In practice this means that during an authentication in which the UIDAI responds to a service provider with a 'yes' or 'no' response, the UIDAI would have access to at least these two sets of data: 1.) Transaction data (date, time, device number, and Aadhaar number of the individual authenticating) 2.) Data associated to an individual Aadhaar number within a database that has been seeded with Aadhaar numbers (historical and incoming). According to the Approach Document version 1.0, "The objective here is that the seeding process/utility should be able to access the service delivery data and all related information in at least the read-only mode." 12 and the Version 1.1 document states "Software application users with authorized access should be able to access data online in a seamless fashion while providing service benefit to residents." 13

What are the concerns with seeding?

With the increased availability of data analysis and processing technologies, organisations have the ability to link disparate data points stored across databases in order that the data can be related to each other and thereby analysed to derive holistic, intrinsic, and/or latent assessments. This can allow for deeper and more useful insights from otherwise standalone data. In the context of the government linking data, such "relating" can be useful - enabling the government to visualize a holistic and more accurate data and to develop data informed policies through research14. Yet, allowing for disparate data points to be merged and linked to each other raises questions about privacy and civil liberties - as well as more intrinsic questions about purpose, access,  consent and choice.  To name a few, linked data can be used to create profiles of individuals, it can facilitate surveillance, it can enable new and unintended uses of data, and it can be used for discriminatory purposes.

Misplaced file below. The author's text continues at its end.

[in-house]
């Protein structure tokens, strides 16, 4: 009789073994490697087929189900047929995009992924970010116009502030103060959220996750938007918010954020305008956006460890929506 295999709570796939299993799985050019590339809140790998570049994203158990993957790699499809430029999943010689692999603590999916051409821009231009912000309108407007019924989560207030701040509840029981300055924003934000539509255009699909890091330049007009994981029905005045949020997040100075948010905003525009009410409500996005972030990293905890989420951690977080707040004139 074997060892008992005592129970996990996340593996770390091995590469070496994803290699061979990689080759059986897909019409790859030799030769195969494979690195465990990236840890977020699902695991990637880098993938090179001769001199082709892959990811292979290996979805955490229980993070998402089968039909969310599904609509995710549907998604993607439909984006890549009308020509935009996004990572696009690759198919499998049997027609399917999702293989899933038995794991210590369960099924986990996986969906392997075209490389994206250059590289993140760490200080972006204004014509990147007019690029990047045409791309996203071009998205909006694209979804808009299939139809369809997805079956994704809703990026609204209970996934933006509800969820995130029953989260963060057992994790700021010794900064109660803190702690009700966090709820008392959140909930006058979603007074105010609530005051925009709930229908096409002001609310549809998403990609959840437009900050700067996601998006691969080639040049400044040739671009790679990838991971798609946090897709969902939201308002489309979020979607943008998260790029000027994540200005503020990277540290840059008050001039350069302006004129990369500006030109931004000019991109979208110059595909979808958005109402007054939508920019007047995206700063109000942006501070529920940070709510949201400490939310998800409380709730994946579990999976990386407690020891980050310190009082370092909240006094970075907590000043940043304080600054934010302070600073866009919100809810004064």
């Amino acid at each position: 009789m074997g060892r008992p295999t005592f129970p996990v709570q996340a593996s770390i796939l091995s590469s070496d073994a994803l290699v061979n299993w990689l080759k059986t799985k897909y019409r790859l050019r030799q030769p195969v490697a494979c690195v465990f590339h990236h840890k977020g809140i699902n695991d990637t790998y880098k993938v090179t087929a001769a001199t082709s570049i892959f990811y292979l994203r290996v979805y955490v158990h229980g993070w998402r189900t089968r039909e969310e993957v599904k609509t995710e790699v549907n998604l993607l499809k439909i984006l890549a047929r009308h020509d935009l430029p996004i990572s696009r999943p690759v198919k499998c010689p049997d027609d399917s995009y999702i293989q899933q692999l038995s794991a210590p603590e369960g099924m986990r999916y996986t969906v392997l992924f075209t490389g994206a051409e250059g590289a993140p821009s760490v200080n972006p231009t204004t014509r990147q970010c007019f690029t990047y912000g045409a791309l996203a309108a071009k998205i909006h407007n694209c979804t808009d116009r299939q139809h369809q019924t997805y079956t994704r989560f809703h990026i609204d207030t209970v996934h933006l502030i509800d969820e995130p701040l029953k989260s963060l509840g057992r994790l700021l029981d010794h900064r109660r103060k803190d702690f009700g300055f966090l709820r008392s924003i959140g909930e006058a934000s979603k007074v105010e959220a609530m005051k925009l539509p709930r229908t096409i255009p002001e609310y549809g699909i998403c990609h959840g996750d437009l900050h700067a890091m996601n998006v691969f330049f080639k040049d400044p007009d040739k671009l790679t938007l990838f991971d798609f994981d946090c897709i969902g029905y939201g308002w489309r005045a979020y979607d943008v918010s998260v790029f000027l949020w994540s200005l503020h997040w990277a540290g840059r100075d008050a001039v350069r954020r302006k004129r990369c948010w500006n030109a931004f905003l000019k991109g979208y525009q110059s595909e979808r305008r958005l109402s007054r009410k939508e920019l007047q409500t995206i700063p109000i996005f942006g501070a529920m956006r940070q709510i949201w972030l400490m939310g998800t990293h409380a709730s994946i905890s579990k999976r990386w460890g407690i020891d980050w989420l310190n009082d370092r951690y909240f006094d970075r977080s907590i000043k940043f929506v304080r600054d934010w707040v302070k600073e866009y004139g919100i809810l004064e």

The fact that the seeding process is meant to facilitate extraction, consolidation, normalization and matching of data so it can be queried by Aadhaar number, and that existing databases can be transposed onto the Ginger platform can give rise to Dr. Ramanthan's concerns. She argues that anyone having access to the 'control' end of the Ginger platform can access all data associated to a Aadhaar number, that convergence can now easily be initiated with databases on the Ginger platform,  and that profiling of individuals can take place through the linking of data points via the Ginger platform.

How does the Supreme Court Order impact the seeding process and what still needs to be clarified?

In the interim order the Supreme Court lays out four welcome clarifications and limitations on the UID scheme: